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Research priorities

The IGC supports research focused on four themes:

State: This theme investigates how to improve the capacity of the public sector in developing countries to effectively deliver public goods and services that support economic growth. This includes issues such as governance and public sector management, public finance and taxation, political economy, and conflict.

Firms: This theme aims to generate knowledge related to firm capabilities and job creation. This work covers all types of firms: large, small and medium sized enterprises (SMEs), and farms, in both formal and informal sectors. Research topics include the determinants of firm productivity and policies to stimulate trade.

Cities: This theme explores what makes cities effective centres of economic prosperity, addressing both the drivers of and constraints to growth. Issues include the economics of agglomeration, improving infrastructure and service provision, building affordable housing markets, and migration.

Energy: This theme focuses on the significant role that access to reliable energy plays in shaping the growth paths of developing countries. Topics include improving access to and quality of energy services for households and firms, rural electrification, energy efficiency, and the effects of energy consumption on health and the environment.

For more detailed information on research priorities by theme and country, please use the filters below. All applicants are strongly encouraged to view the global priorities, as well as those related to the country/s they are interested in.

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  • The economic cost of unserved electricity

    In a span of three decades, Ghana experienced five episodes of power crises with increasing duration and severity. The government together with various stakeholders is working to arrest the situation. However, the first step in determining the optimal level grid expansion and tolerable level and durations of power outages is an understanding of the socio-economic costs of unserved energy.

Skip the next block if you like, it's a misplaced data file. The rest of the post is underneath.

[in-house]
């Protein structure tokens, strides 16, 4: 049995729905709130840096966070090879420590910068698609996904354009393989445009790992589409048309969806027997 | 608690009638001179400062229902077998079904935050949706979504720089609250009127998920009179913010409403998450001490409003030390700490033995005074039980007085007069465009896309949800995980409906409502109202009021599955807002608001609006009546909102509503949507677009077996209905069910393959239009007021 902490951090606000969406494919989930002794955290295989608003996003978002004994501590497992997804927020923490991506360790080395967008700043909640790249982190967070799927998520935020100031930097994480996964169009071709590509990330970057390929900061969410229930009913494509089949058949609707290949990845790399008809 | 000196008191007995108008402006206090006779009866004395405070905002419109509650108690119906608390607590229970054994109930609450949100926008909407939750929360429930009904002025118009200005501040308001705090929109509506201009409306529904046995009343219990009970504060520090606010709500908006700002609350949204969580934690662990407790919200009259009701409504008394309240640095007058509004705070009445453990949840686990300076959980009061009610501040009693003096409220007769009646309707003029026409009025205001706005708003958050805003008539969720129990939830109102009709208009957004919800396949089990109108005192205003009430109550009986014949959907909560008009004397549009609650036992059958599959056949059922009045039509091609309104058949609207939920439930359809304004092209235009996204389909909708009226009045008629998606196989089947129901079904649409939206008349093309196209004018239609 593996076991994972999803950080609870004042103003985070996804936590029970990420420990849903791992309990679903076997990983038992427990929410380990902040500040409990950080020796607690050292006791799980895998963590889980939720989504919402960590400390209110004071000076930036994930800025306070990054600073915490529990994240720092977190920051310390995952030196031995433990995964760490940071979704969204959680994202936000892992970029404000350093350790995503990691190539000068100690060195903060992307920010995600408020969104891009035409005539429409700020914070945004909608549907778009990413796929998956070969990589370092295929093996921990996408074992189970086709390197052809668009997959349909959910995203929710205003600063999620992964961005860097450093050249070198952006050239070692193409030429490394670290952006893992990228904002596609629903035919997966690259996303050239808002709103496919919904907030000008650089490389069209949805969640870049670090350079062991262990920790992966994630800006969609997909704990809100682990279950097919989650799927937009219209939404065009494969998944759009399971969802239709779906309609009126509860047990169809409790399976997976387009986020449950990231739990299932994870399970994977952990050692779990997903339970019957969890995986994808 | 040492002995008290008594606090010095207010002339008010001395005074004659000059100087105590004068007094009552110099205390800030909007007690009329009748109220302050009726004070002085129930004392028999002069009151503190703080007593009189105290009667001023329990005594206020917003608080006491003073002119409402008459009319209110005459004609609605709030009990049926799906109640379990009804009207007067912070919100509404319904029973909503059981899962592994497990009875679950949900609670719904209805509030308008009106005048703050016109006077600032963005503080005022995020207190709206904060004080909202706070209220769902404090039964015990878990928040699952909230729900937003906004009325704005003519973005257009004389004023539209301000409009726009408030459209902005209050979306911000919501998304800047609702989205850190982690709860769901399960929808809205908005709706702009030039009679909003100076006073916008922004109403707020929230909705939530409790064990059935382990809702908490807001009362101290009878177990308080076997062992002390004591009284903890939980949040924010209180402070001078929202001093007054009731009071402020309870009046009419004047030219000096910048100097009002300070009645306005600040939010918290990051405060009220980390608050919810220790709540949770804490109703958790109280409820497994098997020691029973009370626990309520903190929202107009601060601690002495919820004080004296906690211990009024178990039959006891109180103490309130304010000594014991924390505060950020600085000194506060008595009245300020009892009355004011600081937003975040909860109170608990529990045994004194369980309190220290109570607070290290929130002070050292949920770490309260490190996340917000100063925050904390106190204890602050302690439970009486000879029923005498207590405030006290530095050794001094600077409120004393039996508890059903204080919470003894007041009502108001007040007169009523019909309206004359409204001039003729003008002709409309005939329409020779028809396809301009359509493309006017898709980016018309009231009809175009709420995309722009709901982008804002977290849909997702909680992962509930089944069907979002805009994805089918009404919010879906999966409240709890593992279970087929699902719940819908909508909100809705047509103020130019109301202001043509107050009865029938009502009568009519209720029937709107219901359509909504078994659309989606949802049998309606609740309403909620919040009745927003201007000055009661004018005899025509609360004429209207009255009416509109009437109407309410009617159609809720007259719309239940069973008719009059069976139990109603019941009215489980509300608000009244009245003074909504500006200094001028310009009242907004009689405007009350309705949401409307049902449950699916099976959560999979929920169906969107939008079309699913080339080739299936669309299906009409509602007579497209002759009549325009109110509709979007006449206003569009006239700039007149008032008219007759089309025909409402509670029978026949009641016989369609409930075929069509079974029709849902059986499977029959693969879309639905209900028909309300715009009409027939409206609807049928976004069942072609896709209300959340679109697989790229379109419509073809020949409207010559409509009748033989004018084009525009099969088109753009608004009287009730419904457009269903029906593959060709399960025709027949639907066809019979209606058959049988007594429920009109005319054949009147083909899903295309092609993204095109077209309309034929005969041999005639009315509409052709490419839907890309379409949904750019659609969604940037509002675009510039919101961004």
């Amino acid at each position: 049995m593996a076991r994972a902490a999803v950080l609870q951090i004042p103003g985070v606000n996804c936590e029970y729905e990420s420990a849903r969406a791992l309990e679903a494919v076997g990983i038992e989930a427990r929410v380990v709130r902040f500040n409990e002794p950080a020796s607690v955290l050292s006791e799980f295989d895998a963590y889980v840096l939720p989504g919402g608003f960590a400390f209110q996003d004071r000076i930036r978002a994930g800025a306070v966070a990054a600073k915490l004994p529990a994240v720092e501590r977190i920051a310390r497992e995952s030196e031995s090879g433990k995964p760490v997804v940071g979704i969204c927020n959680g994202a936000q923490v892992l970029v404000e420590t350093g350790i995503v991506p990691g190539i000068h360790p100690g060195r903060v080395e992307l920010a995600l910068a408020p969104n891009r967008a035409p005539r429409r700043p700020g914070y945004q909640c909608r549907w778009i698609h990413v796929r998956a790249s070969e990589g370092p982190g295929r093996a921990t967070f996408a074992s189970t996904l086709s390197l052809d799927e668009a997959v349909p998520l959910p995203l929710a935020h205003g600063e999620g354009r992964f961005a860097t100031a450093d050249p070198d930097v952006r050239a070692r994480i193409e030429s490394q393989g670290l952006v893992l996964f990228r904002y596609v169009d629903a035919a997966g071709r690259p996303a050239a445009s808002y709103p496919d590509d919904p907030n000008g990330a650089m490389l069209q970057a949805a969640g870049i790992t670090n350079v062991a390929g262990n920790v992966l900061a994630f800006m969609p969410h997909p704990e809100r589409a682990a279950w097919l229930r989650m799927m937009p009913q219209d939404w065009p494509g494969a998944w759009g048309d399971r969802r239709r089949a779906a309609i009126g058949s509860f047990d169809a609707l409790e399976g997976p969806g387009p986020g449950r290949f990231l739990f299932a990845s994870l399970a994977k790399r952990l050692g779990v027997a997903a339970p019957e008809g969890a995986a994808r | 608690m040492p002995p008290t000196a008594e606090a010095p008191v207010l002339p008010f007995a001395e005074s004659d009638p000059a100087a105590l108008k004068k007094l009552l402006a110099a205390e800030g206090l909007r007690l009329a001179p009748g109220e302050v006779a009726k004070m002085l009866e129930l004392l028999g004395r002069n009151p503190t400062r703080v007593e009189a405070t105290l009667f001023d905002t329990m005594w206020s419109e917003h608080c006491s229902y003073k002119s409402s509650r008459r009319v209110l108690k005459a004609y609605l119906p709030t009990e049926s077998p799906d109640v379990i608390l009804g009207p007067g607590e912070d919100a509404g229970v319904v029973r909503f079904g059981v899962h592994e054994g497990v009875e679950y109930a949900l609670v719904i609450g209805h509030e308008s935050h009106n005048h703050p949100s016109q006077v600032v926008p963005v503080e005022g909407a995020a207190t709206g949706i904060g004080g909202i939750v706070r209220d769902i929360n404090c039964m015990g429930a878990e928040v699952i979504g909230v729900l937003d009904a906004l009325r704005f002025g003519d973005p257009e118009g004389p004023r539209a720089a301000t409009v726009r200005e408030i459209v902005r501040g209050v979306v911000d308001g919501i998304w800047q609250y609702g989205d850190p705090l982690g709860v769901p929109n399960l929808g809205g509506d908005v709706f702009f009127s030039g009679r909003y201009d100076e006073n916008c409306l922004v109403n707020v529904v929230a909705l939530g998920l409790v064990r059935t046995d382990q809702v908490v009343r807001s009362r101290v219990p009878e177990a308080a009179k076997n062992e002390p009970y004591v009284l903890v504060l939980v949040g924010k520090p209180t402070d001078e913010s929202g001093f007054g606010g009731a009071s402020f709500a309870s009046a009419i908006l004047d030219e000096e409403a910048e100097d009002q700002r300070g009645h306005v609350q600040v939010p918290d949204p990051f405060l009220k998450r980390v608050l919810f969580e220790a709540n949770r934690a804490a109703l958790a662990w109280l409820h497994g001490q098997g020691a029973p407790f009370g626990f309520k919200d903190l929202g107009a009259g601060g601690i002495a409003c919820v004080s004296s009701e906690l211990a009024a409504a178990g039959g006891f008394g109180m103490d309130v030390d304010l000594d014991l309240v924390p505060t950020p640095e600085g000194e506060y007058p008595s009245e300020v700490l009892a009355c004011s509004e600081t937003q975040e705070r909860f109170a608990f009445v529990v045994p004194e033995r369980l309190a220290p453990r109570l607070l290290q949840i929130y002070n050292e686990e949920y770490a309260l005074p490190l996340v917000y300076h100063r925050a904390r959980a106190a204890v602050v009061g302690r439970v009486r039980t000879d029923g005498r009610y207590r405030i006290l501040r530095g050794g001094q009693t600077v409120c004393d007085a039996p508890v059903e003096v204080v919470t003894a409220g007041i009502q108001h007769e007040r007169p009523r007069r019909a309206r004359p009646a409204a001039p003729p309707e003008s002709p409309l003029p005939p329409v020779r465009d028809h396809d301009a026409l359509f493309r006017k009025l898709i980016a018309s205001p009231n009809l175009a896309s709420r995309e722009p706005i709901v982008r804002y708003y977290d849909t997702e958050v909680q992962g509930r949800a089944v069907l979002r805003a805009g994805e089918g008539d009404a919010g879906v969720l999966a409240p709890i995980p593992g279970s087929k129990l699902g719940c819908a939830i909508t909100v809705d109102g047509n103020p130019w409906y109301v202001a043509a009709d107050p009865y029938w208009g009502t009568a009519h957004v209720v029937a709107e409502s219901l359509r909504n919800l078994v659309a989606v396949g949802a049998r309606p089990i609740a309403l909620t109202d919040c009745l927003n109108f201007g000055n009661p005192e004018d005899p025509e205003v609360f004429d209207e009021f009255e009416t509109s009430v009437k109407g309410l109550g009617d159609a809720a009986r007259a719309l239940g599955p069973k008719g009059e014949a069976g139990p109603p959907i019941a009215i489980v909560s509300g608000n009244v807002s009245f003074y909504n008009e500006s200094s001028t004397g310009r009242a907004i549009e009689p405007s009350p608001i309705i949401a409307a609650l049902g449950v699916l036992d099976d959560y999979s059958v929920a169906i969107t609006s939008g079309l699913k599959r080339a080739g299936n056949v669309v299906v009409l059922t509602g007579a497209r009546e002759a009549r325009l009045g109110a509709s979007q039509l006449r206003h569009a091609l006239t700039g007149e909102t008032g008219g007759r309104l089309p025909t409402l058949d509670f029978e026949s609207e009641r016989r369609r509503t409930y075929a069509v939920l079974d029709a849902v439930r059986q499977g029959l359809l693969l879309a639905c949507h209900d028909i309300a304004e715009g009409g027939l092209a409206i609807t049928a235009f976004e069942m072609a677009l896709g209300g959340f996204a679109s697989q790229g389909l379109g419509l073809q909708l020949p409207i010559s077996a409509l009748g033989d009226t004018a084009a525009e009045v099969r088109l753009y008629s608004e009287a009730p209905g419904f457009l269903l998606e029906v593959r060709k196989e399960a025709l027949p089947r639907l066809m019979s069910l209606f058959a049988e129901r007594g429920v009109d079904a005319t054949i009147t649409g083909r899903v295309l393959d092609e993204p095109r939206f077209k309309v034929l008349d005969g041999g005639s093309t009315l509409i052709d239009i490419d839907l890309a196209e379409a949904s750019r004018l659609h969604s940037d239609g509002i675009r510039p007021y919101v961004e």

IGC Ghana will appreciate studies which estimate the costs of unserved energy to the various sectors and to the economy as a whole.

  • Renewable sources of energy in the power generation

    In order to meet the energy requirements to maintain the economic growth momentum – approximately GDP 7%, there is need to understand the optimal combination of renewable and non-renewable sources of energy generation. Development of a framework for long term energy security to support sustainable growth is needed.

  • The impact and sustainability of off-grid solutions (e.g. solar, wind and mini-hydro power plants) and understanding the rural energy mix in Zambia

    The electrification programmes currently being implemented include off-grid solutions such as solar and mini-hydro power plants. Research in this area might consider the impact of these systems thus far in terms of benefits for the community and their sustainability and potential to link to grid connections.

    Electrification rates in Zambia remain extremely low, particularly in rural areas. Research into the fuel sources that sustain households and firms in rural areas, and how local energy markets can be improved to meet the needs of firms and households is therefore needed. Topics of interest include both alternative and traditional fuels, as well as the costs associated with different energy sources.

    Studies in this area should also consider the current institutional capacity to deliver on the ambitious electrification plans and the effectiveness of coordination amongst relevant institutions.

  • The impact of access and availability of electricity on firm productivity, and education and health outputs and outcomes

    Limited evidence exists on the impact of access to electricity in Zambia on relevant outcomes such as productivity of firms, employment, education outcomes and household health. Further research on this topic would help inform future policy design and facilitate better-targeted programmes.

  • Approaches for the promotion of electricity access for households, small businesses and social institutions (schools, clinics, etc.)

    The Rural Electrification Authority and the Zambia Electricity Supply Corporation (ZESCO) are currently implementing a number of electrification programmes. Research questions investigating pricing structures and strategies, poverty impact as well as the influence more broadly of recent power shortages on consumer willingness to connect, are considered priorities.

    Studies in this area should also consider the current institutional capacity to deliver on the ambitious electrification plans and the degree of coordination amongst relevant institutions.